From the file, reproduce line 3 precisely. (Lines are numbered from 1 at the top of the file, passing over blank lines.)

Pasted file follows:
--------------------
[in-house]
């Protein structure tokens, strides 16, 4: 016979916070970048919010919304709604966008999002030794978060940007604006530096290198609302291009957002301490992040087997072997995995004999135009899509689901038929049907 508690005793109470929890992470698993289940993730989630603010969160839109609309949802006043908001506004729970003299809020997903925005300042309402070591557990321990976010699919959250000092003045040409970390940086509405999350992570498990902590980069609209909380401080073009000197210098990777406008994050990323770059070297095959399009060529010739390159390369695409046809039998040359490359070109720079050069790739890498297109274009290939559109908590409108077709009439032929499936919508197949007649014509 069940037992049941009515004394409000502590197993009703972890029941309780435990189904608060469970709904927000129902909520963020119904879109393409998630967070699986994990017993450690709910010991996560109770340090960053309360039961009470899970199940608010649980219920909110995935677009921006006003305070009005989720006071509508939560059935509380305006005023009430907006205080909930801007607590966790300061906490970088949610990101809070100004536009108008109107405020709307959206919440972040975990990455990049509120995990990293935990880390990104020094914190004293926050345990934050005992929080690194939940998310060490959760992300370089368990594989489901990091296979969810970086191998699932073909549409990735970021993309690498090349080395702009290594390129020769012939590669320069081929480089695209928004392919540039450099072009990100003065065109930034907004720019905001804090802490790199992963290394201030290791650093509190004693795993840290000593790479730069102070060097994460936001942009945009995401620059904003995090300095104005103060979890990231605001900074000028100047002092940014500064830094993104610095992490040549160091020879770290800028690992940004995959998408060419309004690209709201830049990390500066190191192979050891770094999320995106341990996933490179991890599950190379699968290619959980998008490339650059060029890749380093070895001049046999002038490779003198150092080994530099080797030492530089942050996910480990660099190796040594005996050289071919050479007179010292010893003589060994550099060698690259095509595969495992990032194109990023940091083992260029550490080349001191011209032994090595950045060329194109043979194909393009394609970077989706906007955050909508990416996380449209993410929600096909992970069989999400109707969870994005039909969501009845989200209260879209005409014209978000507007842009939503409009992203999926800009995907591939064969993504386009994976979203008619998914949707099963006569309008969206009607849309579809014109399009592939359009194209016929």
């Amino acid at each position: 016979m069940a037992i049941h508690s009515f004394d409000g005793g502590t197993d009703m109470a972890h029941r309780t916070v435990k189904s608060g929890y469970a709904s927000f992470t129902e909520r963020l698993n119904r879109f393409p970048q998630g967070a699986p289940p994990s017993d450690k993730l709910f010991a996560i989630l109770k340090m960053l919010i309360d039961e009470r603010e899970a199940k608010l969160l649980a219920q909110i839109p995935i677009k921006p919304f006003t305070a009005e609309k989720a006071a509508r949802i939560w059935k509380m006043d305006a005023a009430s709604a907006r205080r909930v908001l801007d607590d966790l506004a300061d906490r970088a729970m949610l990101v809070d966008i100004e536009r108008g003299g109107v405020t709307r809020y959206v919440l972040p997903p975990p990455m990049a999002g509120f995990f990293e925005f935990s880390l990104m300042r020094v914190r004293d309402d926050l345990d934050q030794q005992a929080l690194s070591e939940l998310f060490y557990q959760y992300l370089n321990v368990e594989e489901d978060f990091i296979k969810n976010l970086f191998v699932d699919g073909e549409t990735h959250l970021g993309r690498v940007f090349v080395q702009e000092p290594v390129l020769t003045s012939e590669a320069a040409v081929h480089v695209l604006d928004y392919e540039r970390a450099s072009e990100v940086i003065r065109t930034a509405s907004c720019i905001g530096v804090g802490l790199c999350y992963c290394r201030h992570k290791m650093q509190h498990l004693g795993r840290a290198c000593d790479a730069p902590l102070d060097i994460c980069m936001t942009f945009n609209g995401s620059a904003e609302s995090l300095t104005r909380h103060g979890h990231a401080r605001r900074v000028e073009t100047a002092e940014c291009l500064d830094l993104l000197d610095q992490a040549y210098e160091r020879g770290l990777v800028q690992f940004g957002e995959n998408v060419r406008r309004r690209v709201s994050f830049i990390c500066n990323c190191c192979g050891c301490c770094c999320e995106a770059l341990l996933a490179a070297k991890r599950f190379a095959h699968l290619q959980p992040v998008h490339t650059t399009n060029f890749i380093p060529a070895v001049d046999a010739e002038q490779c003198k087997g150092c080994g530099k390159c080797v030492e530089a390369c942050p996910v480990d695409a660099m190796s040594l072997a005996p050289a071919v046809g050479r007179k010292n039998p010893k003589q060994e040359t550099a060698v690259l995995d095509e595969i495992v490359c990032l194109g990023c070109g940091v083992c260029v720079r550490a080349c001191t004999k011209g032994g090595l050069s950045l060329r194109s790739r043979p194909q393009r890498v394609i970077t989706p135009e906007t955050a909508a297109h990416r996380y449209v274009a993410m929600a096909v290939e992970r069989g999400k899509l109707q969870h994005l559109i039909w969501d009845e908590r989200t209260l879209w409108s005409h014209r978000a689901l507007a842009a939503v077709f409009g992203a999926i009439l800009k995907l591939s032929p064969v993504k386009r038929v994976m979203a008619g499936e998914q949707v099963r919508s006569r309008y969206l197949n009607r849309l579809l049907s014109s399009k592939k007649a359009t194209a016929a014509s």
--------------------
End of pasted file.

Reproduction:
């Amino acid at each position: 016979m069940a037992i049941h508690s009515f004394d409000g005793g502590t197993d009703m109470a972890h029941r309780t916070v435990k189904s608060g929890y469970a709904s927000f992470t129902e909520r963020l698993n119904r879109f393409p970048q998630g967070a699986p289940p994990s017993d450690k993730l709910f010991a996560i989630l109770k340090m960053l919010i309360d039961e009470r603010e899970a199940k608010l969160l649980a219920q909110i839109p995935i677009k921006p919304f006003t305070a009005e609309k989720a006071a509508r949802i939560w059935k509380m006043d305006a005023a009430s709604a907006r205080r909930v908001l801007d607590d966790l506004a300061d906490r970088a729970m949610l990101v809070d966008i100004e536009r108008g003299g109107v405020t709307r809020y959206v919440l972040p997903p975990p990455m990049a999002g509120f995990f990293e925005f935990s880390l990104m300042r020094v914190r004293d309402d926050l345990d934050q030794q005992a929080l690194s070591e939940l998310f060490y557990q959760y992300l370089n321990v368990e594989e489901d978060f990091i296979k969810n976010l970086f191998v699932d699919g073909e549409t990735h959250l970021g993309r690498v940007f090349v080395q702009e000092p290594v390129l020769t003045s012939e590669a320069a040409v081929h480089v695209l604006d928004y392919e540039r970390a450099s072009e990100v940086i003065r065109t930034a509405s907004c720019i905001g530096v804090g802490l790199c999350y992963c290394r201030h992570k290791m650093q509190h498990l004693g795993r840290a290198c000593d790479a730069p902590l102070d060097i994460c980069m936001t942009f945009n609209g995401s620059a904003e609302s995090l300095t104005r909380h103060g979890h990231a401080r605001r900074v000028e073009t100047a002092e940014c291009l500064d830094l993104l000197d610095q992490a040549y210098e160091r020879g770290l990777v800028q690992f940004g957002e995959n998408v060419r406008r309004r690209v709201s994050f830049i990390c500066n990323c190191c192979g050891c301490c770094c999320e995106a770059l341990l996933a490179a070297k991890r599950f190379a095959h699968l290619q959980p992040v998008h490339t650059t399009n060029f890749i380093p060529a070895v001049d046999a010739e002038q490779c003198k087997g150092c080994g530099k390159c080797v030492e530089a390369c942050p996910v480990d695409a660099m190796s040594l072997a005996p050289a071919v046809g050479r007179k010292n039998p010893k003589q060994e040359t550099a060698v690259l995995d095509e595969i495992v490359c990032l194109g990023c070109g940091v083992c260029v720079r550490a080349c001191t004999k011209g032994g090595l050069s950045l060329r194109s790739r043979p194909q393009r890498v394609i970077t989706p135009e906007t955050a909508a297109h990416r996380y449209v274009a993410m929600a096909v290939e992970r069989g999400k899509l109707q969870h994005l559109i039909w969501d009845e908590r989200t209260l879209w409108s005409h014209r978000a689901l507007a842009a939503v077709f409009g992203a999926i009439l800009k995907l591939s032929p064969v993504k386009r038929v994976m979203a008619g499936e998914q949707v099963r919508s006569r309008y969206l197949n009607r849309l579809l049907s014109s399009k592939k007649a359009t194209a016929a014509s």